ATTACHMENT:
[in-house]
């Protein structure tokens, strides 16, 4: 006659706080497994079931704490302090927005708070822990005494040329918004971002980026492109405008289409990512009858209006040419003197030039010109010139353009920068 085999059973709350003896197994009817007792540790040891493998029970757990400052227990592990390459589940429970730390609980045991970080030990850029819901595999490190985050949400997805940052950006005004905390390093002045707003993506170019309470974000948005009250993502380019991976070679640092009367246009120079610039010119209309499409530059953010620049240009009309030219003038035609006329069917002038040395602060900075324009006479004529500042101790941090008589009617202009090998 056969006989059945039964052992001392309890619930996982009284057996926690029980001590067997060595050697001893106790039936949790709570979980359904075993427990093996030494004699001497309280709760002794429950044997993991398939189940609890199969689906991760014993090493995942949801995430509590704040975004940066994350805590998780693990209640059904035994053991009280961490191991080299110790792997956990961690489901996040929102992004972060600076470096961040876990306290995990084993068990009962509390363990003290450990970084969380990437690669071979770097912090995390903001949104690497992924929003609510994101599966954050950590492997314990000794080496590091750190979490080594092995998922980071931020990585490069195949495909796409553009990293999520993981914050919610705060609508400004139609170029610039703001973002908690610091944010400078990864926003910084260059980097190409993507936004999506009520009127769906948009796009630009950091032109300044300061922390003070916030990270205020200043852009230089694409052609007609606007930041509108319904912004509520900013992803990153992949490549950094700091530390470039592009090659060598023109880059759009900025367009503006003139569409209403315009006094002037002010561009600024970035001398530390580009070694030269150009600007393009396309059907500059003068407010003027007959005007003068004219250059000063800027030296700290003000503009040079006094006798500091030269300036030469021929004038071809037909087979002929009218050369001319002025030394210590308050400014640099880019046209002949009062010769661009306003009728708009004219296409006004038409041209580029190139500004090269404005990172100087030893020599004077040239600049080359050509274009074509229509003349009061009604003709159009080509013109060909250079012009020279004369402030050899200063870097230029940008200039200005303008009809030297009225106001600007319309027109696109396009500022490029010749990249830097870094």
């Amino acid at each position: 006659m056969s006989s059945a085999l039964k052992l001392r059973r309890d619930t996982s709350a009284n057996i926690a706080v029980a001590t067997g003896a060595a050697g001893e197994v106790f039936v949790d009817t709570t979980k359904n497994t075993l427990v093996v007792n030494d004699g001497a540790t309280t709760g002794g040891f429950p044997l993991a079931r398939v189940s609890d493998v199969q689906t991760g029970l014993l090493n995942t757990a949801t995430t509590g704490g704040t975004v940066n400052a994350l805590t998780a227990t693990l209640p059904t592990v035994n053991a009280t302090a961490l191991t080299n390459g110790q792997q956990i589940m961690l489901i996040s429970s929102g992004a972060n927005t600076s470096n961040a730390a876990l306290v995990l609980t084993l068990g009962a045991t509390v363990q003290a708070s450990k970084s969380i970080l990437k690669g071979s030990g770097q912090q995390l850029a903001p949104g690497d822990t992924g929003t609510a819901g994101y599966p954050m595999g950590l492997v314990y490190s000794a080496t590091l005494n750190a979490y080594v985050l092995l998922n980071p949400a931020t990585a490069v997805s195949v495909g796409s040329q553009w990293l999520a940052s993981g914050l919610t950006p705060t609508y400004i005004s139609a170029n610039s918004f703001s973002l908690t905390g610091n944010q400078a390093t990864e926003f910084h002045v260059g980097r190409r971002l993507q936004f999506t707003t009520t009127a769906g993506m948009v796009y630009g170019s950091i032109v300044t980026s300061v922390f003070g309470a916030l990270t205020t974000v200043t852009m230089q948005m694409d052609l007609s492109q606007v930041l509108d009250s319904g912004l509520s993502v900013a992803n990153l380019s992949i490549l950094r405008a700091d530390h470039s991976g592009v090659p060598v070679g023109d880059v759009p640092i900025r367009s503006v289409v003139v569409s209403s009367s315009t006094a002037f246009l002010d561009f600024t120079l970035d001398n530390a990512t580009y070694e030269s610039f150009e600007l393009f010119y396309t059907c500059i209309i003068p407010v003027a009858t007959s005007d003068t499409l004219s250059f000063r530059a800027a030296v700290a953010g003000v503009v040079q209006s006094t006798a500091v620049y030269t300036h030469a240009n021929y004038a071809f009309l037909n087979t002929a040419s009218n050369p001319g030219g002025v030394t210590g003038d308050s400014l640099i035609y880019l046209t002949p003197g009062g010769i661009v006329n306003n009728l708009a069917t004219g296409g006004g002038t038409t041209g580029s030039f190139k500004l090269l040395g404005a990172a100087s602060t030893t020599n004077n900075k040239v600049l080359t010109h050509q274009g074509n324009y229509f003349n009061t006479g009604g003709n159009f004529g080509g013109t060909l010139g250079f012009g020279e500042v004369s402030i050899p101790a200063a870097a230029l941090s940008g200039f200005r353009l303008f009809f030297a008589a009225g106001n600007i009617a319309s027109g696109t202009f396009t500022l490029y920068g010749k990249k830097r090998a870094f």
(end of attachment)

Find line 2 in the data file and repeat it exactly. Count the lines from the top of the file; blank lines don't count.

């Protein structure tokens, strides 16, 4: 006659706080497994079931704490302090927005708070822990005494040329918004971002980026492109405008289409990512009858209006040419003197030039010109010139353009920068 085999059973709350003896197994009817007792540790040891493998029970757990400052227990592990390459589940429970730390609980045991970080030990850029819901595999490190985050949400997805940052950006005004905390390093002045707003993506170019309470974000948005009250993502380019991976070679640092009367246009120079610039010119209309499409530059953010620049240009009309030219003038035609006329069917002038040395602060900075324009006479004529500042101790941090008589009617202009090998 056969006989059945039964052992001392309890619930996982009284057996926690029980001590067997060595050697001893106790039936949790709570979980359904075993427990093996030494004699001497309280709760002794429950044997993991398939189940609890199969689906991760014993090493995942949801995430509590704040975004940066994350805590998780693990209640059904035994053991009280961490191991080299110790792997956990961690489901996040929102992004972060600076470096961040876990306290995990084993068990009962509390363990003290450990970084969380990437690669071979770097912090995390903001949104690497992924929003609510994101599966954050950590492997314990000794080496590091750190979490080594092995998922980071931020990585490069195949495909796409553009990293999520993981914050919610705060609508400004139609170029610039703001973002908690610091944010400078990864926003910084260059980097190409993507936004999506009520009127769906948009796009630009950091032109300044300061922390003070916030990270205020200043852009230089694409052609007609606007930041509108319904912004509520900013992803990153992949490549950094700091530390470039592009090659060598023109880059759009900025367009503006003139569409209403315009006094002037002010561009600024970035001398530390580009070694030269150009600007393009396309059907500059003068407010003027007959005007003068004219250059000063800027030296700290003000503009040079006094006798500091030269300036030469021929004038071809037909087979002929009218050369001319002025030394210590308050400014640099880019046209002949009062010769661009306003009728708009004219296409006004038409041209580029190139500004090269404005990172100087030893020599004077040239600049080359050509274009074509229509003349009061009604003709159009080509013109060909250079012009020279004369402030050899200063870097230029940008200039200005303008009809030297009225106001600007319309027109696109396009500022490029010749990249830097870094």